Author: Bae YJ1, Reinelt J2, Netto J1, Uhlig M2, Willenberg A1, Ceglarek U1, Villringer A3, Thiery J1, Gaebler M3, Kratzsch J4
1Institute of Laboratory Medicine, Clinical Chemistry and Molecular Diagnostics, University of Leipzig, Paul-List Strasse 13-15, 04103, Leipzig, Germany.
2Max Planck Institute for Human Cognitive and Brain Sciences Leipzig, Stephanstraße 1a, 04103, Leipzig, Germany.
3Max Planck Institute for Human Cognitive and Brain Sciences Leipzig, Stephanstraße 1a, 04103, Leipzig, Germany; Leipzig Research Center for Civilization Diseases (LIFE), University of Leipzig, Philipp-Rosenthal-Straße 27, 04103, Leipzig, Germany; Mind Brain Body Institute at the Berlin School of Mind and Brain, Humboldt-Universität zu Berlin, Luisenstraße 56, 10117, Berlin, Germany.
4Institute of Laboratory Medicine, Clinical Chemistry and Molecular Diagnostics, University of Leipzig, Paul-List Strasse 13-15, 04103, Leipzig, Germany. Electronic address: Juergen.Kratzsch@medizin.uni-leipzig.de.
Date published: 2018 Oct 28
Other: Volume ID: 101 , Pages: 35-41 , Special Notes: doi: 10.1016/j.psyneuen.2018.10.015. [Epub ahead of print] , Word Count: 272
BACKGROUND: Stress activates the central nervous, the autonomic nervous, and the endocrine system. This study aimed to (1) test the usability of salivary cortisone in a standardized psychosocial stressor, (2) create a comprehensive profile of hormonal responses to determine laboratory parameters with high discriminatory power, and (3) analyze their association with psychometric and autonomic stress measures.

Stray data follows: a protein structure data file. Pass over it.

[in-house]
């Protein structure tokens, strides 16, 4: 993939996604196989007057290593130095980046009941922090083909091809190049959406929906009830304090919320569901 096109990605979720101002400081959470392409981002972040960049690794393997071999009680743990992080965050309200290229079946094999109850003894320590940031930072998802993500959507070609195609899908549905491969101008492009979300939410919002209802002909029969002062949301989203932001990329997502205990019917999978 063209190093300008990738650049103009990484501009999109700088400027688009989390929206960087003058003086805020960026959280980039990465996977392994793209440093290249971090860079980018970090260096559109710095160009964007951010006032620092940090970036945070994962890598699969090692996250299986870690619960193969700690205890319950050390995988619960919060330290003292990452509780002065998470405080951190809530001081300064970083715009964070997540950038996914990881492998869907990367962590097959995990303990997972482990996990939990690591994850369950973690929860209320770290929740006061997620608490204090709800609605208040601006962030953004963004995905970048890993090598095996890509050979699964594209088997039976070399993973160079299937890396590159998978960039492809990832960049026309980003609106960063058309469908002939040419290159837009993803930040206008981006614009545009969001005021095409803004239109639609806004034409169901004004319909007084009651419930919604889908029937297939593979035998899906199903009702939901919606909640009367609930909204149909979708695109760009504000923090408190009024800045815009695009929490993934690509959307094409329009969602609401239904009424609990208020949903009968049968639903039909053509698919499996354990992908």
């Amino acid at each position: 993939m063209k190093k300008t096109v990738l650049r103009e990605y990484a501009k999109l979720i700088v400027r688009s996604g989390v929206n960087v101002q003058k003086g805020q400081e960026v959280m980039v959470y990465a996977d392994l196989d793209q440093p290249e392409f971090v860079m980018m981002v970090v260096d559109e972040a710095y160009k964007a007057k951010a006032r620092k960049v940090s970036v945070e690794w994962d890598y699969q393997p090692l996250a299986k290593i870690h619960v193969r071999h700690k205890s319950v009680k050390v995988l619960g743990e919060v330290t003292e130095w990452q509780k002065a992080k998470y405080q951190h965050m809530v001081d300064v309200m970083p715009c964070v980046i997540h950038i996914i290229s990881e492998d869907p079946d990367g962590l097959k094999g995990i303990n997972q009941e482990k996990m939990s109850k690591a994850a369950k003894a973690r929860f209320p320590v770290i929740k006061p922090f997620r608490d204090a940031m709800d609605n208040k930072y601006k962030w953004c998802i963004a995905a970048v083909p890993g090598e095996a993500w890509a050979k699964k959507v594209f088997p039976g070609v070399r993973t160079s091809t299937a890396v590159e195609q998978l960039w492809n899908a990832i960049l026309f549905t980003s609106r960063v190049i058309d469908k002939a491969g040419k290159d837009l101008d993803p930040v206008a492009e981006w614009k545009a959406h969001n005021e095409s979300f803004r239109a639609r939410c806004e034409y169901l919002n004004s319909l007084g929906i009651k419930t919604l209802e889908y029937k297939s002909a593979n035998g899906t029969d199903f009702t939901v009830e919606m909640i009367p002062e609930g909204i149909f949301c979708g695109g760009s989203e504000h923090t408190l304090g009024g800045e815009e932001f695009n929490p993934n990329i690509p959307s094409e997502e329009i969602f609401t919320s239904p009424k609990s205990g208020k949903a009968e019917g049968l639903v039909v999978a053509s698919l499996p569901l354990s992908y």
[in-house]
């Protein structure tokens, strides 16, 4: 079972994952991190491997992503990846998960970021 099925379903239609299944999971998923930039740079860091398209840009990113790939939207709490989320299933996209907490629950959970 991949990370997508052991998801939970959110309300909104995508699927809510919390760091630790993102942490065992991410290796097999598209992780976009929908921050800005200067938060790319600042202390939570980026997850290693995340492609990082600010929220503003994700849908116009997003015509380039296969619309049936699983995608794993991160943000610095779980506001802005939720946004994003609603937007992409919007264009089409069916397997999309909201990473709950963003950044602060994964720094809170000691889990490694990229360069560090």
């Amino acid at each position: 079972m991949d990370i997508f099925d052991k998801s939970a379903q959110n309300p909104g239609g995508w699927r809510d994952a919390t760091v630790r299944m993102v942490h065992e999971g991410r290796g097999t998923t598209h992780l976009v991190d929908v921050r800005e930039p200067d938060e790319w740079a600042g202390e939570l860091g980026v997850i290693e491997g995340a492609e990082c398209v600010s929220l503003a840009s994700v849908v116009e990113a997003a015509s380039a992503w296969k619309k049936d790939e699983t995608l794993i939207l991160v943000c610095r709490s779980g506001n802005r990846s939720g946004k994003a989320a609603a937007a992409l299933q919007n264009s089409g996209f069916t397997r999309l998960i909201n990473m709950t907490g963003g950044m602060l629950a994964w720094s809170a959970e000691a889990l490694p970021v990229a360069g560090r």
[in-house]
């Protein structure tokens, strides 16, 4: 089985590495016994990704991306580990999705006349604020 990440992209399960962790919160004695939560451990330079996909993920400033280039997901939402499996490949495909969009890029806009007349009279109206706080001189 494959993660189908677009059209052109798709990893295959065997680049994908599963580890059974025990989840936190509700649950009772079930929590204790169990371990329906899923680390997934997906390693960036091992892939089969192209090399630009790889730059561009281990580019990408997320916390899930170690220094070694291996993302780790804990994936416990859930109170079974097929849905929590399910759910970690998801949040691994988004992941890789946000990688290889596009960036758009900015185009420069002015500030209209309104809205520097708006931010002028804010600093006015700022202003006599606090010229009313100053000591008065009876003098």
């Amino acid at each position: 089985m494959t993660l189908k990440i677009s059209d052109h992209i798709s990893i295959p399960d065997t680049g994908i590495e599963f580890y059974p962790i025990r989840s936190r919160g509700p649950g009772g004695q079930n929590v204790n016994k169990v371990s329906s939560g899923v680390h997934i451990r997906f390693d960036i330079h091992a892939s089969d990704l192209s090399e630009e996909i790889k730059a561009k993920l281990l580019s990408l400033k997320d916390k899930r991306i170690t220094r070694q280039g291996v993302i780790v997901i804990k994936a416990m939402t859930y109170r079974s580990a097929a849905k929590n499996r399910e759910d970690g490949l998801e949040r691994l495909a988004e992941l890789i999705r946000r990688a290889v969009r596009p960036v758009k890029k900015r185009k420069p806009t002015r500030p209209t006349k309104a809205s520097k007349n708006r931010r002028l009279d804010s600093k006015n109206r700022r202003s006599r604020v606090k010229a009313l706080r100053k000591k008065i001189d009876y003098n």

METHODS: Healthy young men (18-35 years) completed either the Trier Social Stress Test (TSST) (n = 33) or a Placebo-TSST (n = 34). Blood and saliva were collected at 14 time points along with state-anxiety (STAI) and heart rate. Serum steroids (cortisol*, cortisone*, dehydroepiandrosterone-sulfate, androstenedione*, progesterone*, 17-hydroxyprogesterone*, testosterone, estradiol*, aldosterone*), salivary cortisol* and cortisone*, copeptin*, adrenocorticoptropic hormone*, corticosteroid-binding globulin, and salivary alpha-amylase* were analyzed. We used mixed-design ANOVAs to test group differences, receiver operator characteristic (ROC) curve analyses to assess the discriminatory power of each measure, and Spearman correlation analyses to probe the association between measures.
RESULTS: The largest area under the ROC curve was observed in salivary cortisone at 20 min after the end of the TSST (AUC = 0.909 ± 0.044, p < 0.0001). Significant time-by-group interactions were found in the parameters marked with * above, indicating stress-induced increases. The peak response of salivary cortisone was significantly associated with those of STAI (rho = 0.477, p = 0.016) and heart rate (rho = 0.699, p < 0.0001) in the TSST group.
CONCLUSION: Our study found salivary cortisone to be a stress biomarker with high discriminatory power and significant correlations with subjective and autonomic stress measures. Our results can inform future stress studies of sampling time for different laboratory parameters.
Copyright © 2018 Elsevier Ltd. All rights reserved.
KEYWORDS: Heart rate; Salivary cortisone; State trait anxiety inventory; Stress biomarker; Temporal dynamics; Trier Social Stress Test
PMID: 30408721 DOI: 10.1016/j.psyneuen.2018.10.015